29. Rural Olympics - Kila Raipur, Ludhiana

During February every year, Kila Raipur village in Ludhiana is buzzing with energy. Locals and tourists come together to witness a recreational sports meet of farmers in and around Kila.  The Rural Olympics was a brainchild of philantropist Inder Singh Grewal. It was conceived as early as 1933. Bullock racing, tent pegging, Gatka, camels, mules and dog races are the main attractions. Punjabi folklore and cultural festivities also grace the event, making it a truly exhilarating experience.

30. Temple of the Visa God- Balaji Temple, Chilkur, Hyderabad

Some Gods bring you prosperity, some grant you protection, but the 21st CE God of the Balaji Temple in Chilkur, on the outskirts of Hyderabad, has the power to grant you a Visa to the US! Now popular as Visa Balaji Temple, many dollar-driven people, even those from other religions, come here to take the blessings of Visa Balaji before their Visa interviews. If they get a visa, they must keep their vow and take 108 rounds of the inner shrine. Laugh if you want, but this is one admirable example of an old world existing in a new one.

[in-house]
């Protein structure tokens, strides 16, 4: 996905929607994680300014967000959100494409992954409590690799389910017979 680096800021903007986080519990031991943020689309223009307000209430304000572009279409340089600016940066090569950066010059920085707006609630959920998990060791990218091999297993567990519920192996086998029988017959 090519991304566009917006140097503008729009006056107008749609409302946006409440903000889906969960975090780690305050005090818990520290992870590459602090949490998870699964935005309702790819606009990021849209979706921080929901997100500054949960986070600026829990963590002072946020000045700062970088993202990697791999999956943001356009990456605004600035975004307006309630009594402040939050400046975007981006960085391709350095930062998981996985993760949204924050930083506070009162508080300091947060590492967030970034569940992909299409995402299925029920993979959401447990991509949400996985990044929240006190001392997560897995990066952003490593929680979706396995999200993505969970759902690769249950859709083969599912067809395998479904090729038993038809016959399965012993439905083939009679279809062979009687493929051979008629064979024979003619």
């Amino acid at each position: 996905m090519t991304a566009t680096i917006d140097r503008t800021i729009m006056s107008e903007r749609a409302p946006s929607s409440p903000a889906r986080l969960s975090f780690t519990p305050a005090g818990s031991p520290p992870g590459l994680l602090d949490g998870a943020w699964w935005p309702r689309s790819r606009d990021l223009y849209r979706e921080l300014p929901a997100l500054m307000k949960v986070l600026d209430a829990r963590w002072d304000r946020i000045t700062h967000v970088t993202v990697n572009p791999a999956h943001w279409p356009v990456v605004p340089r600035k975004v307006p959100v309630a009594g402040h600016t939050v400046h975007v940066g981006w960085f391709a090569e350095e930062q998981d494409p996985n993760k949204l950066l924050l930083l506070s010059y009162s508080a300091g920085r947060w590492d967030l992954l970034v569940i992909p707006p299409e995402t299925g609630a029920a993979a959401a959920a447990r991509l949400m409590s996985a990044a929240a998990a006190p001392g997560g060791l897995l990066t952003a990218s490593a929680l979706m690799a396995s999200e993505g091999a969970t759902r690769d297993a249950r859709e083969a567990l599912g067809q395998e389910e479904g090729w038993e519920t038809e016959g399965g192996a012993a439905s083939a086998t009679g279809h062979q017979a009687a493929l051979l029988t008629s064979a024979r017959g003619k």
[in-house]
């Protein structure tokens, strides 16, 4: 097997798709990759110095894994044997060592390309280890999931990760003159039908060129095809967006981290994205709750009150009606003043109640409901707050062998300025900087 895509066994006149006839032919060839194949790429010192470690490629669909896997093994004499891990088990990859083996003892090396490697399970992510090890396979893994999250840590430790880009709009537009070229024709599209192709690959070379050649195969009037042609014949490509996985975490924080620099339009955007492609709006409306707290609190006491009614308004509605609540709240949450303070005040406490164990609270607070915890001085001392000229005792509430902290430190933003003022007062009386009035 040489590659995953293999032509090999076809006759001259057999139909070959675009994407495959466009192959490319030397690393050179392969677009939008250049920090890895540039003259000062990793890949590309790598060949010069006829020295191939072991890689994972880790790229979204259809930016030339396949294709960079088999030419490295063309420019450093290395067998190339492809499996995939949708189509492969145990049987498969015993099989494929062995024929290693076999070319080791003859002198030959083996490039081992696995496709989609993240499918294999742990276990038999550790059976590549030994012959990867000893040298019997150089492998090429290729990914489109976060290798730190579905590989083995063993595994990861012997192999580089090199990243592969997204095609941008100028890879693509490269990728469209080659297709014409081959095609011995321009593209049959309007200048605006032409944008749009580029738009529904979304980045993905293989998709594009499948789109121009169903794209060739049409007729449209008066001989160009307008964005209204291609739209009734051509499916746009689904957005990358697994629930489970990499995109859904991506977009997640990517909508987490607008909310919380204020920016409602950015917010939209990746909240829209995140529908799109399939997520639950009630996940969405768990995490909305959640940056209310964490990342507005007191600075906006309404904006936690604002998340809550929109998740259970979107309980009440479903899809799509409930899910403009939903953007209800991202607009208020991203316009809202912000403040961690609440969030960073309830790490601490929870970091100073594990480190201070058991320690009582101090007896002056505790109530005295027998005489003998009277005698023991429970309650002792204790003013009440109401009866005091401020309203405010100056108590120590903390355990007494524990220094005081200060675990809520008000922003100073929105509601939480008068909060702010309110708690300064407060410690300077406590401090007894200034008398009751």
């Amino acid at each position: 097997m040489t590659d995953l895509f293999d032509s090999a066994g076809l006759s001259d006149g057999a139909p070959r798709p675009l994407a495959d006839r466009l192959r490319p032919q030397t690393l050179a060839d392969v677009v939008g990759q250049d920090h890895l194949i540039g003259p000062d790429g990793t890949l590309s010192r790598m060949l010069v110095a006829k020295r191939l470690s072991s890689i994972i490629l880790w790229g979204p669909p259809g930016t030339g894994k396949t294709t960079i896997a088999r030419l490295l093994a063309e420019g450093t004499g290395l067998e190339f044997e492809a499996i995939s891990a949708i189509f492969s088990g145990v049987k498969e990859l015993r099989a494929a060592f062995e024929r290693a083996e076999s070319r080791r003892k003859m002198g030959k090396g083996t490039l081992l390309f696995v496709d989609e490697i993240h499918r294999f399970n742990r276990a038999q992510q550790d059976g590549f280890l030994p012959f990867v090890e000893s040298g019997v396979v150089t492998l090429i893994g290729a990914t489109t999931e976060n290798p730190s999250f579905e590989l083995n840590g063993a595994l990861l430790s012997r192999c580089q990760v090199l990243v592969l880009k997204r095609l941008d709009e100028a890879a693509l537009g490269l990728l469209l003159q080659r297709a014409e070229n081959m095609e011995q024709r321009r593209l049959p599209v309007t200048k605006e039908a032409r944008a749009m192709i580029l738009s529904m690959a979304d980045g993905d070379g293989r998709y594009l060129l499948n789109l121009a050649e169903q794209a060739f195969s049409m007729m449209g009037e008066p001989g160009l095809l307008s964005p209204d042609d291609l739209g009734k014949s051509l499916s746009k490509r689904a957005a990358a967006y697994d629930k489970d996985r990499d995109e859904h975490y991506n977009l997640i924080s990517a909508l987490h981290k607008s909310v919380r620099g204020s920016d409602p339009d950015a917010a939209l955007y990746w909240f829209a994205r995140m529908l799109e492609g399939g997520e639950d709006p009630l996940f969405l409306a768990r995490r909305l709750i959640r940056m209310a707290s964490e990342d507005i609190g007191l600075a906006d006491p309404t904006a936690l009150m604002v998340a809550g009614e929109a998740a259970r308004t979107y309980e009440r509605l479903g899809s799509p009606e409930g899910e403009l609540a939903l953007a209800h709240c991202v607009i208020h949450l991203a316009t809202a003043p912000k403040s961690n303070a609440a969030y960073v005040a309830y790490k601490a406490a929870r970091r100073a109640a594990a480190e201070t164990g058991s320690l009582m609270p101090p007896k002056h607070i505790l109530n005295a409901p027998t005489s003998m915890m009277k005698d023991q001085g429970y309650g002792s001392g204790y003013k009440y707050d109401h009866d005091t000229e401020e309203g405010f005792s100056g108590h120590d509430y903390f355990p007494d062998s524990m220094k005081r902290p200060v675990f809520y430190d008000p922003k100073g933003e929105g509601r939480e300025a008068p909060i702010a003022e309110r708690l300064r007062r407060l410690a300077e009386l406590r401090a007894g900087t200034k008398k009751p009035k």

Scientific fact: Less Gravity than the Rest of the Earth


There is an area in Canada with less gravity than the rest of the Earth!

In the 1960s, scientists began to chart Earth’s gravitational fields. You would expect that gravity be the same across the world. It’s not like you feel incredibly heavy in the United States while you practically float around in South America. You always feel the same gravitational pull.

However, they found that gravity actually did vary. In Canada, there are certain areas with less gravity than normal. The Hudson Bay, for example, is “missing” gravity.

There are two theories as to why this may be true. One theory cites convection as the cause. Convection pulls the Earth’s plates downward, which decreases the mass in that area and decreases the gravity. The other theory cites the Laurentide Ice Sheet as the cause. The Ice Sheet melted 10,000 years ago and left a huge indent in the Earth, which could mess with the gravity.

Magnetic Hill (India)

 Magnet Hill is a so-called "gravity hill" located near Leh in Ladakh, India.

None of the other responses seem to address the question, although they are very interesting explanations of how the data are obtained.